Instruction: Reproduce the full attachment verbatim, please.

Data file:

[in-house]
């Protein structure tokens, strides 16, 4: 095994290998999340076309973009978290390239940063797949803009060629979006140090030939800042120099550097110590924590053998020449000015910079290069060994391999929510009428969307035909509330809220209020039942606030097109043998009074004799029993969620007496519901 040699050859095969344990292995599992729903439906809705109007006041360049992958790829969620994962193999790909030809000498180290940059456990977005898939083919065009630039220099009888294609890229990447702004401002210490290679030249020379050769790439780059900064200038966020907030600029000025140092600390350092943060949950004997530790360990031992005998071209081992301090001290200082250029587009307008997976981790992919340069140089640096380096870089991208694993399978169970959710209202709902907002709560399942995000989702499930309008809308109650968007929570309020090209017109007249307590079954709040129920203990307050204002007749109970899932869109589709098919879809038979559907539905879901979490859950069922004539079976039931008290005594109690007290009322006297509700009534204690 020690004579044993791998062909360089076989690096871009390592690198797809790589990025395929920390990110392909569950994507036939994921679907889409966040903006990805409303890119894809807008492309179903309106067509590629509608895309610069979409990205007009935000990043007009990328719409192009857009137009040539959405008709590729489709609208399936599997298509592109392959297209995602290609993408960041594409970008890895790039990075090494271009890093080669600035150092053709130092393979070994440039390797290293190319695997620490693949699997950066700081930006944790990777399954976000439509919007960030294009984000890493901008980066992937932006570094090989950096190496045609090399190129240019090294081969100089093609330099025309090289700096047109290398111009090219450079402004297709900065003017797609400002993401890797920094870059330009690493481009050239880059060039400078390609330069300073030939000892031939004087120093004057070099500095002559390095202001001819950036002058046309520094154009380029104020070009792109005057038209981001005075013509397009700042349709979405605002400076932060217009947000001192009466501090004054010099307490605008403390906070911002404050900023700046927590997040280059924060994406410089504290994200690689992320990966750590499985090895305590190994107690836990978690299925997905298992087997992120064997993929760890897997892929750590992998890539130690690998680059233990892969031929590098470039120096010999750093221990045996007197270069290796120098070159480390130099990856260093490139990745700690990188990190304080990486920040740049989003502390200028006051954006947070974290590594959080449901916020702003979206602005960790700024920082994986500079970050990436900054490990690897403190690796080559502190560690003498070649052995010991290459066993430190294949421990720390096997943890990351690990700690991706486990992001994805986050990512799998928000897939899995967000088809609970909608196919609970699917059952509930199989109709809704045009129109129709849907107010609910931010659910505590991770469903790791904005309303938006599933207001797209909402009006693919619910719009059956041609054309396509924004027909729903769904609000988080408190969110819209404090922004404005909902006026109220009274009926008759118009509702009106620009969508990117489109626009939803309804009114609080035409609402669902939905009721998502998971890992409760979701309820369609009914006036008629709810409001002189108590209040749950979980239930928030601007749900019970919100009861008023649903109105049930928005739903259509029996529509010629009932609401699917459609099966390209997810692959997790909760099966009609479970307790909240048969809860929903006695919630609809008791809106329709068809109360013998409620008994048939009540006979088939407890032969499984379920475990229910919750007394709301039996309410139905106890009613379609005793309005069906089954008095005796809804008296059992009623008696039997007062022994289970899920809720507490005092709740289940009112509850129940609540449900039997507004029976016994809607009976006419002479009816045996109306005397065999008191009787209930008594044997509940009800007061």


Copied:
[in-house]
């Protein structure tokens, strides 16, 4: 095994290998999340076309973009978290390239940063797949803009060629979006140090030939800042120099550097110590924590053998020449000015910079290069060994391999929510009428969307035909509330809220209020039942606030097109043998009074004799029993969620007496519901 040699050859095969344990292995599992729903439906809705109007006041360049992958790829969620994962193999790909030809000498180290940059456990977005898939083919065009630039220099009888294609890229990447702004401002210490290679030249020379050769790439780059900064200038966020907030600029000025140092600390350092943060949950004997530790360990031992005998071209081992301090001290200082250029587009307008997976981790992919340069140089640096380096870089991208694993399978169970959710209202709902907002709560399942995000989702499930309008809308109650968007929570309020090209017109007249307590079954709040129920203990307050204002007749109970899932869109589709098919879809038979559907539905879901979490859950069922004539079976039931008290005594109690007290009322006297509700009534204690 020690004579044993791998062909360089076989690096871009390592690198797809790589990025395929920390990110392909569950994507036939994921679907889409966040903006990805409303890119894809807008492309179903309106067509590629509608895309610069979409990205007009935000990043007009990328719409192009857009137009040539959405008709590729489709609208399936599997298509592109392959297209995602290609993408960041594409970008890895790039990075090494271009890093080669600035150092053709130092393979070994440039390797290293190319695997620490693949699997950066700081930006944790990777399954976000439509919007960030294009984000890493901008980066992937932006570094090989950096190496045609090399190129240019090294081969100089093609330099025309090289700096047109290398111009090219450079402004297709900065003017797609400002993401890797920094870059330009690493481009050239880059060039400078390609330069300073030939000892031939004087120093004057070099500095002559390095202001001819950036002058046309520094154009380029104020070009792109005057038209981001005075013509397009700042349709979405605002400076932060217009947000001192009466501090004054010099307490605008403390906070911002404050900023700046927590997040280059924060994406410089504290994200690689992320990966750590499985090895305590190994107690836990978690299925997905298992087997992120064997993929760890897997892929750590992998890539130690690998680059233990892969031929590098470039120096010999750093221990045996007197270069290796120098070159480390130099990856260093490139990745700690990188990190304080990486920040740049989003502390200028006051954006947070974290590594959080449901916020702003979206602005960790700024920082994986500079970050990436900054490990690897403190690796080559502190560690003498070649052995010991290459066993430190294949421990720390096997943890990351690990700690991706486990992001994805986050990512799998928000897939899995967000088809609970909608196919609970699917059952509930199989109709809704045009129109129709849907107010609910931010659910505590991770469903790791904005309303938006599933207001797209909402009006693919619910719009059956041609054309396509924004027909729903769904609000988080408190969110819209404090922004404005909902006026109220009274009926008759118009509702009106620009969508990117489109626009939803309804009114609080035409609402669902939905009721998502998971890992409760979701309820369609009914006036008629709810409001002189108590209040749950979980239930928030601007749900019970919100009861008023649903109105049930928005739903259509029996529509010629009932609401699917459609099966390209997810692959997790909760099966009609479970307790909240048969809860929903006695919630609809008791809106329709068809109360013998409620008994048939009540006979088939407890032969499984379920475990229910919750007394709301039996309410139905106890009613379609005793309005069906089954008095005796809804008296059992009623008696039997007062022994289970899920809720507490005092709740289940009112509850129940609540449900039997507004029976016994809607009976006419002479009816045996109306005397065999008191009787209930008594044997509940009800007061």